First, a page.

‘Little Richard: I Am Everything’ Isn’t Nearly as Daring as Its Subject

Of all the early rock-and-roll progenitors, Little Richard arguably best embodied the spirit of the music—its rebellious temperament, its cross-racial appeal, its youthful ecstasy. He imbued the piano with rhythm and blues, frenetically pounding on the keys to generate an up-tempo sound that matched his gospel-influenced vocals. His music crossed the color barrier, finding unique purchase with white audiences; his unabashed Blackness and flamboyantly androgynous style struck the status quo like a battering ram. He directly inspired acts like the Beatles and the Rolling Stones, whose members viewed Little Richard as a borderline-religious icon, and his influence could be felt through the stage presence of myriad later artists, including David Bowie and Prince. But like too many influential Black artists of his generation, he never quite received his due during his lifetime.

Sadly, Lisa Cortés’s new documentary, Little Richard: I Am Everything, makes the case for Little Richard’s unimpeachable greatness in the driest format imaginable: a soup-to-nuts biography that plays like a history lecture. The film takes the standard music-documentary approach—a mixture of archival concert footage, B-roll, and television appearances interspersed with talking head commentary from a variety of scholars and contemporaries. We dutifully learn about Little Richard’s early experiences in various churches, the development of his stage antics, the risqué origins of his first hit, “Tutti Frutti” (it’s about anal sex!), his sexual debauchery and drug addiction, and so forth. Cortés occasionally features brief performances of Richard’s songs from current musicians, which attempt to convey the music’s evergreen nature, but otherwise this is a by-the-book glossy profile that drags at nearly 100 minutes.

I Am Everything transparently aspires to teach younger generations about Little Richard and argue for his continuing relevance, so it’s somewhat understandable that it adopts a holistically educational approach. After all, how many people are currently familiar with 1950s rock-and-roll mythologies, let alone people like Sister Rosetta Tharpe, the “godmother of rock and roll,” and musician Billy Wright, who was Little Richard’s direct artistic influence—or the existence of the Chitlin’ Circuit, a series of performance venues that catered to Black entertainers?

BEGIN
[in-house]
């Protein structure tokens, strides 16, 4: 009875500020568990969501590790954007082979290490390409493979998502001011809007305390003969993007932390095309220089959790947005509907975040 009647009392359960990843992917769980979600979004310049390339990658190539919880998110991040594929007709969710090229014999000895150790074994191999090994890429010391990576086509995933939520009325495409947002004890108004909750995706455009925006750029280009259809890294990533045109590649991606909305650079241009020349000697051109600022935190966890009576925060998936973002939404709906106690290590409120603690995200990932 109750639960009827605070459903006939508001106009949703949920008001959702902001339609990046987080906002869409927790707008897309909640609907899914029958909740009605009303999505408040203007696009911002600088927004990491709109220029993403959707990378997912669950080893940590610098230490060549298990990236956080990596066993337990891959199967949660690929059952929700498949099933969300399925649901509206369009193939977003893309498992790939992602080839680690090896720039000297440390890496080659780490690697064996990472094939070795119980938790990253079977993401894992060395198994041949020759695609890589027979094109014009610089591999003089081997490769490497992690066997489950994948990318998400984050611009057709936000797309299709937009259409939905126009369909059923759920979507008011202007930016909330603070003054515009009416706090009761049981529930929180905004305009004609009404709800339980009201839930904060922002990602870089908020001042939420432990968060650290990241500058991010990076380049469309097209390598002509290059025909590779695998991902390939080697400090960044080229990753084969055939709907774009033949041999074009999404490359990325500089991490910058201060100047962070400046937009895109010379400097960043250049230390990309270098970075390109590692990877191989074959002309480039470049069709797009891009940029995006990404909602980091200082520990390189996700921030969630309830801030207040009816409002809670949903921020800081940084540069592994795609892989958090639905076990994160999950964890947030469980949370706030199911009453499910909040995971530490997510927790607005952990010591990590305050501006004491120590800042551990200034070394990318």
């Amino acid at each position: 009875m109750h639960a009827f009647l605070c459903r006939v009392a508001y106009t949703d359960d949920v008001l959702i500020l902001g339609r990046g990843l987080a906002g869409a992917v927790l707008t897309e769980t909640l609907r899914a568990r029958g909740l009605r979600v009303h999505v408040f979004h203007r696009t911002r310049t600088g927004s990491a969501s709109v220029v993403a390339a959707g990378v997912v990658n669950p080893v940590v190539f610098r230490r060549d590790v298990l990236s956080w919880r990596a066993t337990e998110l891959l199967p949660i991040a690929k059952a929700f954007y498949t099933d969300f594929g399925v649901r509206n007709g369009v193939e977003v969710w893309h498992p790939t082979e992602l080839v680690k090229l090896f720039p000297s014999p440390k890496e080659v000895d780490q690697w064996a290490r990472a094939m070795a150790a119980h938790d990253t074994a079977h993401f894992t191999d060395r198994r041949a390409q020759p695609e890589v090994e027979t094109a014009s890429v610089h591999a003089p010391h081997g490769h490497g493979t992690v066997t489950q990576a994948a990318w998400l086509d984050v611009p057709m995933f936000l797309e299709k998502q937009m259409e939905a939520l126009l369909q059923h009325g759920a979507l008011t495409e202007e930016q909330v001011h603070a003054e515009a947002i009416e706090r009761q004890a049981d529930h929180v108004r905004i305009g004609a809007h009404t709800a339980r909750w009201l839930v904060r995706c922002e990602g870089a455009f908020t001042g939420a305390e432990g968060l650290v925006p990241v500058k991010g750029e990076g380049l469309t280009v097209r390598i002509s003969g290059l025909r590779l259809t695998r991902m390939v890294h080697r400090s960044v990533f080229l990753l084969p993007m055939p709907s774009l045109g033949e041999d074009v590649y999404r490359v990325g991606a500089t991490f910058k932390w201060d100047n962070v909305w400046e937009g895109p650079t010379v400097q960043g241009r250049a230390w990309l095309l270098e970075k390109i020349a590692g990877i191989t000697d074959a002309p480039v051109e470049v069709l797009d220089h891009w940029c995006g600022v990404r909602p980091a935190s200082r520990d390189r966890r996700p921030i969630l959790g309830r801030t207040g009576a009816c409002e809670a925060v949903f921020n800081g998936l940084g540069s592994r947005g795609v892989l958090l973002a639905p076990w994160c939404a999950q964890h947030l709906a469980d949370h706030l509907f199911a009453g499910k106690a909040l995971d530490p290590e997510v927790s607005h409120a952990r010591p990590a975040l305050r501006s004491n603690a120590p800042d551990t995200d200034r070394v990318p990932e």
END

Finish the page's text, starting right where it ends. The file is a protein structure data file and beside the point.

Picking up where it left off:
Yet the film’s monotonous, chronological presentation of facts can’t help but run counter to its aims, even as the mostly Black talking heads strive to accurately frame the musician as a radical character. Since the operating assumption is that the audience isn’t aware, for example, that the concept of the “teenager” was a midcentury phenomenon, or that the youth’s postwar angst and desire to break free from the era’s social and sexual repression inspired widespread interest in rhythm-forward music, it’s difficult to experiment with structure or form, even if that would best pay tribute to Little Richard’s groundbreaking techniques.

The handling of Little Richard’s queerness—both his embrace of his sexual identity and his subsequent rejection of it—represents I Am Everything’s most compelling and frustrating qualities. Commentary around his gender performance frequently brings the best out of the film, such as when writer Zandria Robinson succinctly argues that the South is “the home of all things queer,” and that queerness isn’t just about sexuality—it’s “about a presence in a space that is different from what we require or expect.” Little Richard’s effeminate appearance was a complicated double-edged sword: His pancake Makeup and pompadour hairstyle counterintuitively garnered him a passionate white female audience, because he presented as accessible and nonthreatening. 

At his height, Little Richard weaponized his sexuality as both a provocation and a marketing tool, and often wore it as a badge of honor. But his religious upbringing and his recurrent forays into evangelicalism led him to publicly denounce homosexuality on multiple occasions, including as late as in 2017. His oscillating pride and self-loathing are a key part of Little Richard’s story, and while I Am Everything addresses the personal contradictions head-on, the film ultimately has too many irons in the fire to give the topic proper consideration. It’s easy to imagine a version of I Am Everything that exclusively focused on Little Richard’s sexuality; that might have provided the film with more focus, and elevated its most thoughtful moments.

Like many music documentaries of this ilk, the archival footage, most of which is widely available and has been featured in various other documentaries or compilations, is the big draw. It’s unquestionably electric—there’s still nothing like watching him actually yowl “a wop-bop-a-loo-mop, alop-bam-boom!” or bang on the piano like it’s a drum. Even the snippets of his various interviews, however inconsistent they may be, portray the man as a magnetic, self-possessed figure who cut a swathe through 20th-century norms. While I Am Everything does an adequate job of explaining Little Richard, it can’t hold a candle to actually watching him do his thing. Every time the film cuts away to an ethnologist detailing the historical milieu or Billy Porter earnestly describing the effect Little Richard had on his career, it ironically paints the man as a relic rather than situating him as a present-day concern. 

Little Richard had to witness his career become sidelined in real time as many of his contemporaries profited from, and were lauded for, his achievements. I Am Everything does its damnedest to try to rectify this inequity, but only serves to create greater distance between him and his audience.

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